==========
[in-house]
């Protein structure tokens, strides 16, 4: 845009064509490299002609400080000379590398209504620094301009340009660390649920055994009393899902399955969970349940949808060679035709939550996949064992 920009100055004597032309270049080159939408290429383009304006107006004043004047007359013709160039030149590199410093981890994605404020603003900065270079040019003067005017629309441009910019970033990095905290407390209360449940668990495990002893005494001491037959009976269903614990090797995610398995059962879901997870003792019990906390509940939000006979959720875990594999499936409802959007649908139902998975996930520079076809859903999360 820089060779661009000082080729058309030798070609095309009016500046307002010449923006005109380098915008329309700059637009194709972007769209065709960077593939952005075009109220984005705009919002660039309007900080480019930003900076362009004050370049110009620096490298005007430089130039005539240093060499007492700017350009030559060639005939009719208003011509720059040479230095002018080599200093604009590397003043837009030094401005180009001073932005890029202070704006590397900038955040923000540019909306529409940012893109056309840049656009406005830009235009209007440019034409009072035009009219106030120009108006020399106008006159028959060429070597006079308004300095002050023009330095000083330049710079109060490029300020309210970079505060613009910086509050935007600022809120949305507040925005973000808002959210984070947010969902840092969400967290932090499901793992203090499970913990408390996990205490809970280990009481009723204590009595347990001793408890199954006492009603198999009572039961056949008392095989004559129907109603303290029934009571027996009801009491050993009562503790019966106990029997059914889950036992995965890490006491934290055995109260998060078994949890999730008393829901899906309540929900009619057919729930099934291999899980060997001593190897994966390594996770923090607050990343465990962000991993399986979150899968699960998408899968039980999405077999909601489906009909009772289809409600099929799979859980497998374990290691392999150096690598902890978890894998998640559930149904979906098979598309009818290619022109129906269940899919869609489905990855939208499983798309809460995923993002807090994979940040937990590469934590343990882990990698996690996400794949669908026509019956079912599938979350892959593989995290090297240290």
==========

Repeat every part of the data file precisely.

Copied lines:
[in-house]
């Protein structure tokens, strides 16, 4: 845009064509490299002609400080000379590398209504620094301009340009660390649920055994009393899902399955969970349940949808060679035709939550996949064992 920009100055004597032309270049080159939408290429383009304006107006004043004047007359013709160039030149590199410093981890994605404020603003900065270079040019003067005017629309441009910019970033990095905290407390209360449940668990495990002893005494001491037959009976269903614990090797995610398995059962879901997870003792019990906390509940939000006979959720875990594999499936409802959007649908139902998975996930520079076809859903999360 820089060779661009000082080729058309030798070609095309009016500046307002010449923006005109380098915008329309700059637009194709972007769209065709960077593939952005075009109220984005705009919002660039309007900080480019930003900076362009004050370049110009620096490298005007430089130039005539240093060499007492700017350009030559060639005939009719208003011509720059040479230095002018080599200093604009590397003043837009030094401005180009001073932005890029202070704006590397900038955040923000540019909306529409940012893109056309840049656009406005830009235009209007440019034409009072035009009219106030120009108006020399106008006159028959060429070597006079308004300095002050023009330095000083330049710079109060490029300020309210970079505060613009910086509050935007600022809120949305507040925005973000808002959210984070947010969902840092969400967290932090499901793992203090499970913990408390996990205490809970280990009481009723204590009595347990001793408890199954006492009603198999009572039961056949008392095989004559129907109603303290029934009571027996009801009491050993009562503790019966106990029997059914889950036992995965890490006491934290055995109260998060078994949890999730008393829901899906309540929900009619057919729930099934291999899980060997001593190897994966390594996770923090607050990343465990962000991993399986979150899968699960998408899968039980999405077999909601489906009909009772289809409600099929799979859980497998374990290691392999150096690598902890978890894998998640559930149904979906098979598309009818290619022109129906269940899919869609489905990855939208499983798309809460995923993002807090994979940040937990590469934590343990882990990698996690996400794949669908026509019956079912599938979350892959593989995290090297240290």